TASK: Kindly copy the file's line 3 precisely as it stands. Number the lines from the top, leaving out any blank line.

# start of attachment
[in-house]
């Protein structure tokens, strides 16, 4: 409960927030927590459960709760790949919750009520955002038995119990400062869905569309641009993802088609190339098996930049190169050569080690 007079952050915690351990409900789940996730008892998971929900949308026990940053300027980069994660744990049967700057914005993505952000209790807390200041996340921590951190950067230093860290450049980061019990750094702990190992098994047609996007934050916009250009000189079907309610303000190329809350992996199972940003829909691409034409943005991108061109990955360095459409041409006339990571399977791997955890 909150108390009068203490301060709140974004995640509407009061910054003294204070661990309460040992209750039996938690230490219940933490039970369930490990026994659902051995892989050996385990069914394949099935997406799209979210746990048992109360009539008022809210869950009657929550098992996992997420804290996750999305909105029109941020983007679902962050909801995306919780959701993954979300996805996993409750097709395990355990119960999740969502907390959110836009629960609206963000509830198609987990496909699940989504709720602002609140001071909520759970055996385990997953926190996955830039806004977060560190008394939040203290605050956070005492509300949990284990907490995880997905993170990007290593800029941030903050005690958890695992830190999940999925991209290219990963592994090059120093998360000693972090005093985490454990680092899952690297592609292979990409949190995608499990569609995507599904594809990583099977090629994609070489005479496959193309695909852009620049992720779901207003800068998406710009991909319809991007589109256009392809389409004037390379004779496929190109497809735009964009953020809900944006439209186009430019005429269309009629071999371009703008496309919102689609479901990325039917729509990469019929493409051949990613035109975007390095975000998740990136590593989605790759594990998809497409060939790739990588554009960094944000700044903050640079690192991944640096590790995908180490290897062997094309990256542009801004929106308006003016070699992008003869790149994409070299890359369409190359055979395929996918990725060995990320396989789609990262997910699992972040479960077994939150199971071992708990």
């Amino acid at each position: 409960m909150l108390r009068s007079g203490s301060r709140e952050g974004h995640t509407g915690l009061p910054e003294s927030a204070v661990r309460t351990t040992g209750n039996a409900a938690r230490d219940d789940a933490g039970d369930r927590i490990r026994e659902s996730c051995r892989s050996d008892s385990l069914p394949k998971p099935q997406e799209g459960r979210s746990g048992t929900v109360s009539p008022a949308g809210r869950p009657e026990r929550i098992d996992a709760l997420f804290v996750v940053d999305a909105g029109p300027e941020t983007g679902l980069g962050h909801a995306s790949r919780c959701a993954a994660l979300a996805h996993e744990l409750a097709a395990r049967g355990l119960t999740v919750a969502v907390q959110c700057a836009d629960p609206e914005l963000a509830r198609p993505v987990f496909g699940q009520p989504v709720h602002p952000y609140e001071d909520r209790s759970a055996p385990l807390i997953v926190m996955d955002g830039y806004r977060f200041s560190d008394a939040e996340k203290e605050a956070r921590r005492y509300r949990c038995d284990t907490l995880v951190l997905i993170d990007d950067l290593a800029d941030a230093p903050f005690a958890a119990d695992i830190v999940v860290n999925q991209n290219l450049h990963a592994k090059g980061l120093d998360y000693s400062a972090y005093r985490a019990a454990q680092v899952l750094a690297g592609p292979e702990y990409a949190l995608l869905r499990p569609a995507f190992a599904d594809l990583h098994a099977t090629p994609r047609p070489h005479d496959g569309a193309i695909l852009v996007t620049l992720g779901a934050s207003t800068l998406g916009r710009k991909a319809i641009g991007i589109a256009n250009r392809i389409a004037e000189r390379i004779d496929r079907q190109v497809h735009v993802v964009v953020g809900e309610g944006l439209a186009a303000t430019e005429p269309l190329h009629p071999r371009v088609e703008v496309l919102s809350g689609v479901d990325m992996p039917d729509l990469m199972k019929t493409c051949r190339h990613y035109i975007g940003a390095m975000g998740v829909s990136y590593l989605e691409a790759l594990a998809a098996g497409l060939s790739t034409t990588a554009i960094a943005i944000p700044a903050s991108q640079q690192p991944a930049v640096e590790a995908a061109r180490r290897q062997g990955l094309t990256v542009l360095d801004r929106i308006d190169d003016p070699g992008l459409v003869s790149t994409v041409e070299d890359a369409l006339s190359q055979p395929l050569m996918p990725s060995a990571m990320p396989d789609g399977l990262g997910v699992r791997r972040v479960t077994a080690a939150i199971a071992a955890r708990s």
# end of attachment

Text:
């Amino acid at each position: 409960m909150l108390r009068s007079g203490s301060r709140e952050g974004h995640t509407g915690l009061p910054e003294s927030a204070v661990r309460t351990t040992g209750n039996a409900a938690r230490d219940d789940a933490g039970d369930r927590i490990r026994e659902s996730c051995r892989s050996d008892s385990l069914p394949k998971p099935q997406e799209g459960r979210s746990g048992t929900v109360s009539p008022a949308g809210r869950p009657e026990r929550i098992d996992a709760l997420f804290v996750v940053d999305a909105g029109p300027e941020t983007g679902l980069g962050h909801a995306s790949r919780c959701a993954a994660l979300a996805h996993e744990l409750a097709a395990r049967g355990l119960t999740v919750a969502v907390q959110c700057a836009d629960p609206e914005l963000a509830r198609p993505v987990f496909g699940q009520p989504v709720h602002p952000y609140e001071d909520r209790s759970a055996p385990l807390i997953v926190m996955d955002g830039y806004r977060f200041s560190d008394a939040e996340k203290e605050a956070r921590r005492y509300r949990c038995d284990t907490l995880v951190l997905i993170d990007d950067l290593a800029d941030a230093p903050f005690a958890a119990d695992i830190v999940v860290n999925q991209n290219l450049h990963a592994k090059g980061l120093d998360y000693s400062a972090y005093r985490a019990a454990q680092v899952l750094a690297g592609p292979e702990y990409a949190l995608l869905r499990p569609a995507f190992a599904d594809l990583h098994a099977t090629p994609r047609p070489h005479d496959g569309a193309i695909l852009v996007t620049l992720g779901a934050s207003t800068l998406g916009r710009k991909a319809i641009g991007i589109a256009n250009r392809i389409a004037e000189r390379i004779d496929r079907q190109v497809h735009v993802v964009v953020g809900e309610g944006l439209a186009a303000t430019e005429p269309l190329h009629p071999r371009v088609e703008v496309l919102s809350g689609v479901d990325m992996p039917d729509l990469m199972k019929t493409c051949r190339h990613y035109i975007g940003a390095m975000g998740v829909s990136y590593l989605e691409a790759l594990a998809a098996g497409l060939s790739t034409t990588a554009i960094a943005i944000p700044a903050s991108q640079q690192p991944a930049v640096e590790a995908a061109r180490r290897q062997g990955l094309t990256v542009l360095d801004r929106i308006d190169d003016p070699g992008l459409v003869s790149t994409v041409e070299d890359a369409l006339s190359q055979p395929l050569m996918p990725s060995a990571m990320p396989d789609g399977l990262g997910v699992r791997r972040v479960t077994a080690a939150i199971a071992a955890r708990s």